julia foulkes


Conversation is an integral part of Netta Yerushalmy’s conception of Paramodernities. There’s a performance of dance and words and then a conversation about it all. Broad questions hover above as titles running atop the stage: Who has the right to dance what? What power does a moving body hold, what a speaking body? What does it mean to repeat choreography? These questions are woven through the performances themselves and then addressed in conversation with the viewers.

Or so we hope. Post-performance “talk-backs,” as they have come to be called, are now ubiquitous and rarely interesting. Questions slide toward the mundane, about rehearsing, costumes, etc. A meaty discussion about philosophical issues in dance usually does not occur. Netta hopes to make an intervention in this trend, to shift the conversation to more difficult questions—not just through talk-backs but in the performance pieces themselves.

One conversation after a performance at Jacob’s Pillow was more difficult than others, although not in the way we might have expected. (I was not a part of this particular performance or talk-back so my understanding of it comes from discussion with many involved.) A viewer accused the dancers and speaker of the piece on Ailey’s Revelations of being “too loud,” “yelling,” and making him “uncomfortable.” As dancers started to respond, it became quite clear that the discomfort was about being a white person witnessing the anger and pain of black peoples about the “afterlives of slavery,” as the title of the piece calls it. Two dancers spoke eloquently about the offering that they think the piece is about—toward reconciliation, toward resilience and joy. But it seemed to have no effect on this particular viewer.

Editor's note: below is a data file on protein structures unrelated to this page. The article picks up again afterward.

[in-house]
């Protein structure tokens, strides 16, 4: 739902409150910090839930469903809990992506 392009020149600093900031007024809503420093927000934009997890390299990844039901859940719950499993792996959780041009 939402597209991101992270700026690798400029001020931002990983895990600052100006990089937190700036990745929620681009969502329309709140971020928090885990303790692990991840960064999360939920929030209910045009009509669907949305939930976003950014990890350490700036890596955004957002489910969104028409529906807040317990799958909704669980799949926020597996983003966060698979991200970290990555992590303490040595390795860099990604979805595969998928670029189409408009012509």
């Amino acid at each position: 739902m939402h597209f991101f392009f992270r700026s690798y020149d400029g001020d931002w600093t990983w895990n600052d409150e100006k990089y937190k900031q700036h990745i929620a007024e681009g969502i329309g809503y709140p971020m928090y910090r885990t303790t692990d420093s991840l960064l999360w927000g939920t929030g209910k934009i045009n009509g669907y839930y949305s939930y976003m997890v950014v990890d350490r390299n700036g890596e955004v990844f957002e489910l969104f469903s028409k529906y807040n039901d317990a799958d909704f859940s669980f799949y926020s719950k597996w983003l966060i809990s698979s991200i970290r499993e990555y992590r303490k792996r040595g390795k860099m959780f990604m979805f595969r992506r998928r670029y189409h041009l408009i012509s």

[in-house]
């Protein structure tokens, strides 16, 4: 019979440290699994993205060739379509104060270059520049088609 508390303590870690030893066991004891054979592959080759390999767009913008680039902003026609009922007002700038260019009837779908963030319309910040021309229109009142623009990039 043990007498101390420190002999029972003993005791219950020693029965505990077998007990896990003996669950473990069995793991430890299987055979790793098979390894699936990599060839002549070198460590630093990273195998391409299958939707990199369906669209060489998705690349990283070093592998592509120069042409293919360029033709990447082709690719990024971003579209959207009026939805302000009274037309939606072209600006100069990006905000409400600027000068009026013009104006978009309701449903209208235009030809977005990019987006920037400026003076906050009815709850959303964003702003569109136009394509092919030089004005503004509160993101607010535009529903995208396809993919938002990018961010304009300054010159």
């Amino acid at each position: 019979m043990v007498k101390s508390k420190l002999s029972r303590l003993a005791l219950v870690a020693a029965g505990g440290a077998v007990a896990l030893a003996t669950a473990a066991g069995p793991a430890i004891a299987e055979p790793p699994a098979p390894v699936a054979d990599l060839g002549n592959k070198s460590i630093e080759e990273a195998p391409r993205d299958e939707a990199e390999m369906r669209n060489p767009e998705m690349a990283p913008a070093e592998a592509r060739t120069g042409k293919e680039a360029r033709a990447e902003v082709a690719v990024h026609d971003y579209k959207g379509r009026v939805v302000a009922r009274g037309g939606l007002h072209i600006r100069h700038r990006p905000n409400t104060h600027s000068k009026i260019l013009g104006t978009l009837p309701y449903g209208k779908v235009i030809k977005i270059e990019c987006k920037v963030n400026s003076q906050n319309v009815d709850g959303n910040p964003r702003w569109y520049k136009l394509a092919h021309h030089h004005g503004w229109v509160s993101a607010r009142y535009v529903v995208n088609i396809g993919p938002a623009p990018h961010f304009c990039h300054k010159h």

I’ve been thinking what I might have added to the conversation if I had been there. If I had the benefit of reflection, I might have spoken about inheritance. Paramodernities is all about this—about what dancers learn in their bodies of previous dance practices even if they do not take a specific course in Graham technique or do not ever dance a work by Alvin Ailey. But it’s also about pairing those embodied inheritances with ideological ones, and the words and speaker in each piece are there to bring out those. Carol Ockman speaks of trauma and feminist philosophy in Martha Graham’s Night Journey; Mara Mills and Georgina Kleege turn George Balanchine’s Agon into a meditation on rehabilitation and disabilities. One of the many inheritances discussed is that of slavery, a system of inequality and brutality based on white supremacy that built the country into which I was born.

We don’t get to choose our inheritances. I inherited the benefits of slavery, of being able to vote (at least after the 19th amendment granted that right to women), to go to school, to accumulate wealth (including the wealth accorded to the “property” of enslaved black peoples), and to pass that wealth on to the next generation of my family. All of those benefits also were indelibly tied to the inheritance of the ideology of white supremacy.

That’s not an inheritance I want, or believe in. To disavow that inheritance—to ensure that my child does not have that inheritance as well—I have to be a part of dismantling the ongoing impact of slavery. This is a daily, viciously active battle. It includes acknowledging my own implication in the ideology of white supremacy, recognizing how and why I benefited from a system I might not have chosen but has clearly impacted how I have lived. That also means being uncomfortable in the face of continued discrimination and oppression that black folks face every day. And, for me, dismantling the afterlives of slavery means listening more closely to the experiences of people most harmed by it. I must be made uncomfortable for this inheritance finally to end.